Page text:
Curt Storring 10:06

Yeah, man, how have you gone about forgiving yourself? Because for the longest time, I didn't even know what forgiveness meant. Like, I literally asked my grandfather who sort of a mentor elder figure to me. What do you mean? Forgive? Like, you just let the person off. And it was super hard for me because I was my worst critic. So what kind of work? Have you done around self forgiveness?

Furkhan Dandia 10:29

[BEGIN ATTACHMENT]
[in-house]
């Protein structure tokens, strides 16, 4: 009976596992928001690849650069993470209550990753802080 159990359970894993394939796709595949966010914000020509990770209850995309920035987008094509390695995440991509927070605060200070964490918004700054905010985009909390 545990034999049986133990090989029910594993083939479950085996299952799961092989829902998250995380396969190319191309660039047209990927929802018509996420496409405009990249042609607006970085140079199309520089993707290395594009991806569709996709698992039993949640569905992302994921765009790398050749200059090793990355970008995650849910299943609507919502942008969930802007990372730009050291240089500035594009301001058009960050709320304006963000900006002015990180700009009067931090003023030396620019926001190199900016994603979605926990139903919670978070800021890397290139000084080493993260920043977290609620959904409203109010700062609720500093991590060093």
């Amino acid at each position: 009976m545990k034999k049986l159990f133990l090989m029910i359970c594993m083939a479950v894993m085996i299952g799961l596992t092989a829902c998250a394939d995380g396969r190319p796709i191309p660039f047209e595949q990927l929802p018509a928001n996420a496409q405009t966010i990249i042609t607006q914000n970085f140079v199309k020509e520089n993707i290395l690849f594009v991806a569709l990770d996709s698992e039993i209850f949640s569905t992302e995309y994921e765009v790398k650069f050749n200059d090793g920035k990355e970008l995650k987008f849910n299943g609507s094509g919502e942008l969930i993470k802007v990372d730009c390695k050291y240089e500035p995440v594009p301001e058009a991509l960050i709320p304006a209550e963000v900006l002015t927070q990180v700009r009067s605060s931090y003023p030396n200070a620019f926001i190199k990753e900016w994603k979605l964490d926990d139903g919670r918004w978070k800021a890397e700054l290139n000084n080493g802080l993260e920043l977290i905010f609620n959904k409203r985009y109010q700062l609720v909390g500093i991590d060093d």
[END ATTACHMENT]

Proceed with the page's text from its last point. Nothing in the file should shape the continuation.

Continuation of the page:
It's it's continuous. I feel like it. There's times where I'll make progress in one area, and then it's recognizing that okay, well, you know, it's kind of similar to leveling up. As you level up, the challenges get tougher. So it's the things I need to forgive myself get more a bit more challenging. I think to answer your question, like in terms of how I've been able to do that is recognizing that, first of all, I convincing myself that at any given moment, I'm trying to do my best. And I'm doing the best I can, in that given moment, with the circumstances that are presented to me the information I have. So I think the biggest hurdle for me was getting over the hump of, okay, well, I started this divorce, and my son's gonna hate me for it when he grows up. But it's like, recognizing that well, that was what I needed to do in that moment, to be able to survive, and then thrive. And if I didn't make that choice, then I wouldn't be the man I am today. And I wouldn't have the quality relationship I have with my son, he wouldn't have never gotten to know the real me the way he knows me today. And being able to navigate through that's been huge in my journey. But even over time, and I think we talked about it when you were on my podcast about there's times where I really hold myself accountable. But I carry this guilt and shame about certain things that I will do when I spend time with my son. But again, having that dialogue with myself that, again, I'm doing the best I can in that moment. And finding that right balance between letting my son explore and be creative and imaginative like kids are supposed to be and discipline. And it's a fine line. And sometimes I feel like I'm way too more, too much discipline around him, or I try to discipline them too much. And it's backing off and not be feeling guilty about it. But again, trying to figure it out. Again, there's no there's no instruction manual on being a dad, it's you have to figure it out as things come to you.